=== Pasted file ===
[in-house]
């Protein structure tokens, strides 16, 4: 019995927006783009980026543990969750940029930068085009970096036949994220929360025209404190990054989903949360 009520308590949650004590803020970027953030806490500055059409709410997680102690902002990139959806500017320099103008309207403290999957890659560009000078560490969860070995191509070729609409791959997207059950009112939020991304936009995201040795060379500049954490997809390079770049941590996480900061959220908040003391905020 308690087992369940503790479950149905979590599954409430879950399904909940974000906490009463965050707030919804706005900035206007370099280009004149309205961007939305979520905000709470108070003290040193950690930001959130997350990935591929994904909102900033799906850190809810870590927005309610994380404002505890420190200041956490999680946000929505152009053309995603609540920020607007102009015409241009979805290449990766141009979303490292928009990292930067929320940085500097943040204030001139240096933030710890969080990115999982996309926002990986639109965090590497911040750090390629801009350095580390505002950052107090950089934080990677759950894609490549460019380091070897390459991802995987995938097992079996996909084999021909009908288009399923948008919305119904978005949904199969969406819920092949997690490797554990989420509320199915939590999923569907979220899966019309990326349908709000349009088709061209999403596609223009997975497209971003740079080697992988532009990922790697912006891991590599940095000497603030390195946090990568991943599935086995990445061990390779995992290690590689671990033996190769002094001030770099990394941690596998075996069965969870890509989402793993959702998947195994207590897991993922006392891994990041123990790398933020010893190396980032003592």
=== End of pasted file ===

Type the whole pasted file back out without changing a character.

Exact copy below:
[in-house]
């Protein structure tokens, strides 16, 4: 019995927006783009980026543990969750940029930068085009970096036949994220929360025209404190990054989903949360 009520308590949650004590803020970027953030806490500055059409709410997680102690902002990139959806500017320099103008309207403290999957890659560009000078560490969860070995191509070729609409791959997207059950009112939020991304936009995201040795060379500049954490997809390079770049941590996480900061959220908040003391905020 308690087992369940503790479950149905979590599954409430879950399904909940974000906490009463965050707030919804706005900035206007370099280009004149309205961007939305979520905000709470108070003290040193950690930001959130997350990935591929994904909102900033799906850190809810870590927005309610994380404002505890420190200041956490999680946000929505152009053309995603609540920020607007102009015409241009979805290449990766141009979303490292928009990292930067929320940085500097943040204030001139240096933030710890969080990115999982996309926002990986639109965090590497911040750090390629801009350095580390505002950052107090950089934080990677759950894609490549460019380091070897390459991802995987995938097992079996996909084999021909009908288009399923948008919305119904978005949904199969969406819920092949997690490797554990989420509320199915939590999923569907979220899966019309990326349908709000349009088709061209999403596609223009997975497209971003740079080697992988532009990922790697912006891991590599940095000497603030390195946090990568991943599935086995990445061990390779995992290690590689671990033996190769002094001030770099990394941690596998075996069965969870890509989402793993959702998947195994207590897991993922006392891994990041123990790398933020010893190396980032003592």